Turkey's parliament has given its approval to the NATO membership application filed by Estonia's neighbor to the North, Finland, after a late night vote in Ankara Thursday, Finnish public broadcaster Yle reports.
The vote was cast shortly before midnight, and the ratification passed by 276 votes to zero, at the 600-seat legislature, Yle reports on its English-language page.
NATO's own website states that: "Once allies have ratified the Accession Protocols according to their national procedures, Finland and Sweden will be invited to accede to the Washington Treaty, officially becoming NATO allies."
NATO officials and many politicians have said they hoped that not only Finland, but also Sweden, will be able to join the alliance officially, ahead of the Vilnius summit in July, and over a year after both countries filed their applications.
Unanimity is required to join and while Estonia ratified Finland and Sweden's applications in July last year, Turkey and Hungary held-out until now with Finland (Hungary has also recently voted in favor of Finnish membership).
The issue is ongoing with Sweden, partly in relation to concerns over the harboring of terrorists, in the case of Turkey, and, it is thought, as a bargaining chip in relation to funding from a completely different supra-national organization, the EU, in the case of Hungary.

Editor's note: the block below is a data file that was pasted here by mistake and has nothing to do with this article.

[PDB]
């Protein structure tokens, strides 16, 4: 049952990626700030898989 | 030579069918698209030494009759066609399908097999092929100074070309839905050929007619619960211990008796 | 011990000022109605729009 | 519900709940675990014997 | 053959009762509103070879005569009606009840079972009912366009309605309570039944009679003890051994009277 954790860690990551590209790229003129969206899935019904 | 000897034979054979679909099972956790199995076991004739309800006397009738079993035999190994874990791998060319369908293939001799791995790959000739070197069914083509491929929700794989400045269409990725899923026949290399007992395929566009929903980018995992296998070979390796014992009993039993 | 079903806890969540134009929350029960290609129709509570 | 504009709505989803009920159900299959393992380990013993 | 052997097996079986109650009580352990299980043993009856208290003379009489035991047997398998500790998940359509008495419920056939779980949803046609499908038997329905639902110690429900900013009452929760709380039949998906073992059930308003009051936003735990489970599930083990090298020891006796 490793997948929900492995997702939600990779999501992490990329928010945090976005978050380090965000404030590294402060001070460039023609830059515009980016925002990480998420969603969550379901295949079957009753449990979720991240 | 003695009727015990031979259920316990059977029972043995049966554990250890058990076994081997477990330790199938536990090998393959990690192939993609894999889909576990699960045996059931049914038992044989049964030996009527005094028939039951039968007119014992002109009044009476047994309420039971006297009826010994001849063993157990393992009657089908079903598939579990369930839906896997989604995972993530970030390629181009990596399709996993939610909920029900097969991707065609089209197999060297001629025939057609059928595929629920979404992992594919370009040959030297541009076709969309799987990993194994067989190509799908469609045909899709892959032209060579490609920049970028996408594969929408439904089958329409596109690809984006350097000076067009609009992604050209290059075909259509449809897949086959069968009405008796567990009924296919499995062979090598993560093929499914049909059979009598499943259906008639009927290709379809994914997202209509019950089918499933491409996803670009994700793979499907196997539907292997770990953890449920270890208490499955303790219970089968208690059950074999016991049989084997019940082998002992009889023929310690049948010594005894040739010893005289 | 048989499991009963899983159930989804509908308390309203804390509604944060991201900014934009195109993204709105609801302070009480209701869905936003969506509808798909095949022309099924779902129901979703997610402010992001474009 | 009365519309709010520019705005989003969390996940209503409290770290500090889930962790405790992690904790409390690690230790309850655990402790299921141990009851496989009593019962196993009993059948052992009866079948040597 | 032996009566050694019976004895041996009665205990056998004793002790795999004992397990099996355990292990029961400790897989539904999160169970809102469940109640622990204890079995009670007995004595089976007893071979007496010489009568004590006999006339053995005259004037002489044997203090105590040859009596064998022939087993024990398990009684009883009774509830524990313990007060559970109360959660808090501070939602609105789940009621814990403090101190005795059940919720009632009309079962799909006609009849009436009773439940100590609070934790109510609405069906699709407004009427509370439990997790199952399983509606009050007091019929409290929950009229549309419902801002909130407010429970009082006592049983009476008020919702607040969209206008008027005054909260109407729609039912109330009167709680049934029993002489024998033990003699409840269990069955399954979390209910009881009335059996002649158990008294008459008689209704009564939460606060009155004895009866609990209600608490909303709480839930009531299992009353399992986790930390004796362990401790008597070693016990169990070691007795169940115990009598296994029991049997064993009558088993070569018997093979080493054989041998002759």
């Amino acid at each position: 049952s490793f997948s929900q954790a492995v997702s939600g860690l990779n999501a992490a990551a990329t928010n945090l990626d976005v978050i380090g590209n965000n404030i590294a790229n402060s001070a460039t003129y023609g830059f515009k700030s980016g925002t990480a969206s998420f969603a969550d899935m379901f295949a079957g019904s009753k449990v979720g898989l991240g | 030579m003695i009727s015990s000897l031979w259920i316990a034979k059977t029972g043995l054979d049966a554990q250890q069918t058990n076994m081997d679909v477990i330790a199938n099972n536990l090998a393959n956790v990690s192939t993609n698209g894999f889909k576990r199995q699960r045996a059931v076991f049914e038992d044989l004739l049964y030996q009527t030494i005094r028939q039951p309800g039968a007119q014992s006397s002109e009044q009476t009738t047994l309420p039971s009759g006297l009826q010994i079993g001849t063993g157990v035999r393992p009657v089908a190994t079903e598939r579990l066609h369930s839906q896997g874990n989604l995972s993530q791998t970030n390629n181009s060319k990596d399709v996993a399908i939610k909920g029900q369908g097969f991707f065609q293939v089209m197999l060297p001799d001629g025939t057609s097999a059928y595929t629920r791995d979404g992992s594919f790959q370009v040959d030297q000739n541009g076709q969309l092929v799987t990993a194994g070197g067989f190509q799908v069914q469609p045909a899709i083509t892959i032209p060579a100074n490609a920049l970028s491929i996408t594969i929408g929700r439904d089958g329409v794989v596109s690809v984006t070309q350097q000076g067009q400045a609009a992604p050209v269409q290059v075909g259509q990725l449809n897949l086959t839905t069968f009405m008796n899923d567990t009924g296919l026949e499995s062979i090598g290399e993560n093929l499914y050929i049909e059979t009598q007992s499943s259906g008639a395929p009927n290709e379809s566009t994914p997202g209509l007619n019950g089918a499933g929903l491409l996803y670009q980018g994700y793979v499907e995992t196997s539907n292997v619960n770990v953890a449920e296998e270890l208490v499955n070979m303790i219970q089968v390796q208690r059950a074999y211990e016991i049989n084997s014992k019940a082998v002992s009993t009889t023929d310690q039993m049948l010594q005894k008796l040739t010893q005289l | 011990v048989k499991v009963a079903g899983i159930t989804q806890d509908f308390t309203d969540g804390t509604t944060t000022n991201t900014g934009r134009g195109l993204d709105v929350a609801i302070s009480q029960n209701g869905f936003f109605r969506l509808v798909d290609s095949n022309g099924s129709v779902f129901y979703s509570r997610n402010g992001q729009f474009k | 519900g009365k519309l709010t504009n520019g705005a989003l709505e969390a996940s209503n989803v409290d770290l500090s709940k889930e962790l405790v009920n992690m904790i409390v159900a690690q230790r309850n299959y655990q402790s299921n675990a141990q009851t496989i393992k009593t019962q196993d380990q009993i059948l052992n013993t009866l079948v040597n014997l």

In Turkey, MPs from President Recep Tayyip Erdogan's Justice and Development Party (AKP) and its nationalist ally the MHP, along with most opposition MPs. were expected to vote in favor of Finland's joining Thursday evening
Now, President Erdogan has 14 days to sign the corresponding bill, after which Finland's application then goes to Washington for the final signatures.
Finland's President, Sauli Niinistö, hailed the development, tweeting that "All 30 NATO members have now ratified Finland's membership," thanking those members, stating that Finland will prove a "strong and capable ally, committed to the security of the alliance," and expressing hope that Sweden's ratification will follow soon.
The accession of both countries would end decades, or in the case of Sweden, centuries, of nominal neutrality on defense issues and would mean that all Nordic countries (Iceland, Denmark and Norway are existing NATO members) had joined the bloc, and that the alliance's northeastern frontier has the "gap" between the Norway-Finland border in the north, and the Gulf of Finland, which separates Finland and NATO member Estonia by just 70km at its narrowest point and which is bisected by the Estonian-Finnish maritime border, to the South.
Officials from both countries have been attending NATO meetings since the accession protocols were signed last year, while in practice, both states had been cooperating with NATO for many years – in Finland's case, by joining Nato's Partnership for Peace in 1994, and its Enhanced Opportunities Program in 2004.
Editor: Andrew Whyte